Concern about China infests Congress. In 2000, House Armed Services Committee Chairman Floyd Spence devoted his “National Security Report” to China. He concluded:

“The resulting combination of China’s military modernization campaign, its apparent unwillingness to stop the spread of weapons of mass destruction, its growing ties with Russia, its opposition to the U.S. national missile defense program, its criticism of NATO, and its threatening posture toward Taiwan have led many in Congress to wonder if China’s path is one that will lead it to become an adversary, rather than a ‘strategic partner.'”

Congress established the U.S.-China Economic and Security Review Commission, largely to criticize China. The Commission concluded last year “that, on balance, the trends in the U.S.-China relationship have negative implications for the long-term economic and security interests of the United States.”

China has become a major concern of the military. The Strategic Studies Institute of the Army War College has devoted much ink to assessing China’s future. Cautious worries emanate from the 307-page [.pdf] “The Rise of China in Asia: Security Implications,” published in 2002, and other volumes.

The Pentagon produces its own assessment of Chinese capabilities. In the 2005 “The Military Power of the People’s Republic of China,” the Pentagon observed [.pdf]: “In the short term, the PRC appears focused on preventing Taiwan independence or trying to compel Taiwan to negotiate a settlement on Beijing’s terms. A second set of objectives includes building counters to third-party, including potential U.S., intervention in cross-Strait crises.” Further, added the Pentagon, “Over the long term, if current trends persist, [People’s Liberation Army] capabilities could pose a credible threat to other modern militaries operating in the region.” The 2006 version reinforces these warnings.

Far more shrill is the Center for Security Policy, which sees conflict on every continent. It warns that “few things would be more dangerous than to continue to give Communist China a pass as it becomes even more brazen about its strategic goal: to displace this country as the world’s leading economic power and to defeat us militarily, if necessary.”

A bevy of “China as enemy” books have hit the American market. Jed Babbin and Edward Timperlake wrote Showdown: Why China Wants War with the United States, newly released by Regnery. Similar in tone is Richard Bernstein’s and Ross Munro’s The Coming Conflict with China (Vintage). The late Constantine Menges produced China: The Gathering Threat, from Nelson Current. Conservative web service is pushing sales of Unrestricted Warfare: China’s Master Plan to Destroy America.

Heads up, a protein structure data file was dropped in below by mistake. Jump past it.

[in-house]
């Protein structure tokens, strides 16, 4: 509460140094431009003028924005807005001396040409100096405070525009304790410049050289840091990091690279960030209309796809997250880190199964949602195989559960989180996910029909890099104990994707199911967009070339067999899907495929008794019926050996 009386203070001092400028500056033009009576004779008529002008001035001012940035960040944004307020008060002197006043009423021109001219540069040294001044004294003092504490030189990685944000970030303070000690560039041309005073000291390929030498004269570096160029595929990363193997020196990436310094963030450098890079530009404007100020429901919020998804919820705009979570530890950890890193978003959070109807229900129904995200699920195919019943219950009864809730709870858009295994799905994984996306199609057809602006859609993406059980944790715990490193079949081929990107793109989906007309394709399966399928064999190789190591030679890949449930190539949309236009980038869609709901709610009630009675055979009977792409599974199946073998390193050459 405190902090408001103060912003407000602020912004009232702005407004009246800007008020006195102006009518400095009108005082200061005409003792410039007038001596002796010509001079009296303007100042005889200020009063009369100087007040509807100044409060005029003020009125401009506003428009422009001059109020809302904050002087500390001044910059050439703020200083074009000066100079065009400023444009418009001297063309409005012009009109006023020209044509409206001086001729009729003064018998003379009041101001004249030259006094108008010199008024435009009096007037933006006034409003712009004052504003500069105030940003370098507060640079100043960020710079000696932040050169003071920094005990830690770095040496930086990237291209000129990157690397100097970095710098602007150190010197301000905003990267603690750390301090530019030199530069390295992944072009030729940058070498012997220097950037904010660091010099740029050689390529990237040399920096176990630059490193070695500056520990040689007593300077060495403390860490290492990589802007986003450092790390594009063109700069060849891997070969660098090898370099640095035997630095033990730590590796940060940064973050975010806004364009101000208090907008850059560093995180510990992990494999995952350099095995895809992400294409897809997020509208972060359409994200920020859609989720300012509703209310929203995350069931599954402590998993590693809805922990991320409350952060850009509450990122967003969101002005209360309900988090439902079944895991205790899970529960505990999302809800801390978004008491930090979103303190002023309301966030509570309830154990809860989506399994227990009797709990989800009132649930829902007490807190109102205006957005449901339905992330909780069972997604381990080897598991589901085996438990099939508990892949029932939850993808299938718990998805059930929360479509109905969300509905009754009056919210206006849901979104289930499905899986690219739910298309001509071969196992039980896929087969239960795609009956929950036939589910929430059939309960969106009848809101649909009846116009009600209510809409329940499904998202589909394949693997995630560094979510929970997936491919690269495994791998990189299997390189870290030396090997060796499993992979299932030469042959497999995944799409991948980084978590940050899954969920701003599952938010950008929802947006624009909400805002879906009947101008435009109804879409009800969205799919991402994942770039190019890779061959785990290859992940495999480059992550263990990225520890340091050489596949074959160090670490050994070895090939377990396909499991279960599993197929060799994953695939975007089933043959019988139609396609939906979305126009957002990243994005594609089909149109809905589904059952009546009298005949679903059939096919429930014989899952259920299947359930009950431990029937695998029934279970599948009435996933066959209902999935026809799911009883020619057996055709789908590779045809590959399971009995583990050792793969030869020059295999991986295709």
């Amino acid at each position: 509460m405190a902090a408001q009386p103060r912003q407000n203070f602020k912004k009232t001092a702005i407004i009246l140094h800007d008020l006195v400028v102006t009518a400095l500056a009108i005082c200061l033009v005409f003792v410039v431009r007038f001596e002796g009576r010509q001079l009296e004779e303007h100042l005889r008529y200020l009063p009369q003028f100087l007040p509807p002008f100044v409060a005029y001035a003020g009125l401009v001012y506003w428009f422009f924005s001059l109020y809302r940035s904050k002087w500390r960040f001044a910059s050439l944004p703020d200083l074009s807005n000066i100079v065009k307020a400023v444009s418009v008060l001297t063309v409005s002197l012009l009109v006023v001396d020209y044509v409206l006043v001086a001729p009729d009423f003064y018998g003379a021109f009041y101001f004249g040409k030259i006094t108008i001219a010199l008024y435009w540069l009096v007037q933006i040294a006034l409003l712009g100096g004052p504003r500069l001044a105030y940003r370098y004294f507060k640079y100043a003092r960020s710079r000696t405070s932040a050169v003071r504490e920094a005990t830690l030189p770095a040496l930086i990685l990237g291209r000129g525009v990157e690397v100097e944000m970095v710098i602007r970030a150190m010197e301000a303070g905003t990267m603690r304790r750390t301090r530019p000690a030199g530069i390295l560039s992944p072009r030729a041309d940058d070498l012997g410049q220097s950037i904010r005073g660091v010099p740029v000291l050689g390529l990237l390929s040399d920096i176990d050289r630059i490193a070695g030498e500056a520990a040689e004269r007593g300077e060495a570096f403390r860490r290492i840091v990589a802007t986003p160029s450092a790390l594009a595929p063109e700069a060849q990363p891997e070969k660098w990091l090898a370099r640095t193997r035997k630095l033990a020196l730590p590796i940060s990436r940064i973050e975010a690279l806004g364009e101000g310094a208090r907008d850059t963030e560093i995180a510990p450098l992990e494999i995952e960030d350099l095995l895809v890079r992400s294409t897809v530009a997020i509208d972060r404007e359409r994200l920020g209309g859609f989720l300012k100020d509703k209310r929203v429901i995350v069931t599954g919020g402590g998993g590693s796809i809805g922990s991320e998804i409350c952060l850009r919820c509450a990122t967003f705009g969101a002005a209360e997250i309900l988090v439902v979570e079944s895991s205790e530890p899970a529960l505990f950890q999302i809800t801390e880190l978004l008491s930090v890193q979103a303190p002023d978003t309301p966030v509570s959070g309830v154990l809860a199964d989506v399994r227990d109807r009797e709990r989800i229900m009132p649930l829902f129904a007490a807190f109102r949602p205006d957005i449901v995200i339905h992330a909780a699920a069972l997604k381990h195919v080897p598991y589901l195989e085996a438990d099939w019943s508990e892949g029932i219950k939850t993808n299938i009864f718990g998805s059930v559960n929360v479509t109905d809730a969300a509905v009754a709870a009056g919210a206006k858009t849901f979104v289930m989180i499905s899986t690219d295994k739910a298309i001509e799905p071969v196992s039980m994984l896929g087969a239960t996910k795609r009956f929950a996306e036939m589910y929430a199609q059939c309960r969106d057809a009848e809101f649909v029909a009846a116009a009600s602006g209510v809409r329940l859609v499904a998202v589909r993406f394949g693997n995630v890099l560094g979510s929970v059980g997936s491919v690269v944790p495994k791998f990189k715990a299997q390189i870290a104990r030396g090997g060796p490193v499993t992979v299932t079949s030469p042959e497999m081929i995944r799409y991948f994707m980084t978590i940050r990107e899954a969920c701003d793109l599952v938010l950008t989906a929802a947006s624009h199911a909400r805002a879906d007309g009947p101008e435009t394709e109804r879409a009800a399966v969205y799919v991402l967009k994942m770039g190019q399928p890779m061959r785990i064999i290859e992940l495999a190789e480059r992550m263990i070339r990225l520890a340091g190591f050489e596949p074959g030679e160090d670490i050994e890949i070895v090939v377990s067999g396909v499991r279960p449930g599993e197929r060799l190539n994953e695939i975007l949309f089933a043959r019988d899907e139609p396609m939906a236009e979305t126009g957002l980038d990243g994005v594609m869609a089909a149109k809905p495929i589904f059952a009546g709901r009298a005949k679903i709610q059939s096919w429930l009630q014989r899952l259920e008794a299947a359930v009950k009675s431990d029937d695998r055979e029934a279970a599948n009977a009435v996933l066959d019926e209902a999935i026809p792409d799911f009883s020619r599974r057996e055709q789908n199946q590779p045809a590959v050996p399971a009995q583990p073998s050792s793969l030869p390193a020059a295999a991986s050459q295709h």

Even more measured observers use the “w” word. Last year, Robert Kaplan wrote an article entitled “How We Would Fight China” in The Atlantic. His analysis was sobering:

“Given the stakes, and given what history teaches us about the conflicts that emerge when great powers all pursue legitimate interests, the result is likely to be the defining military conflict of the twenty-first century: if not a big war with China, then a series of Cold War-style standoffs that stretch out over years and decades.”

Viewed objectively, these hysterical claims and dire warnings look silly. China today is more prosperous, accessible, and responsible than ever before. Although Beijing is not a close ally, it is not hostile either. Rather, it is a significant power with a range of interests, which, unsurprisingly, do not always match those of America. On North Korea there is incomplete cooperation, on trade there is mutual dependence, on East Asia relations there is restrained competition, and on Asian security architecture there is nervous wariness. It’s a situation that calls for thoughtful, nuanced diplomacy, not self-righteous scare-mongering.

Unfortunately, China critics evince little sophistication when they roll out their worst-case scenarios, overstating Chinese capabilities and misstating U.S. interests. For instance, John Tkacik of the Heritage Foundation contends, “Nothing in China’s strategic behavior is more unsettling than its military buildup.”

In May, State Department spokesman Sean McCormack opined: “We believe the Chinese military buildup is outsize to its needs.” Defense Secretary Donald Rumsfeld suggested that “Since no nation threatens China, one must wonder: Why this growing investment? Why these continuing large and expanding arms purchases?”

In fact, that question would be better asked by Chinese officials to Secretary Rumsfeld. As the Rand Corporation points out in its report [.pdf] “Modernizing China’s Military,” the PRC faces significant economic and social constraints on its ability to quickly create a large and modern force. Estimates of Chinese military spending range from around $35 billion to $105 billion, with the best guesses in the 50s or 60s.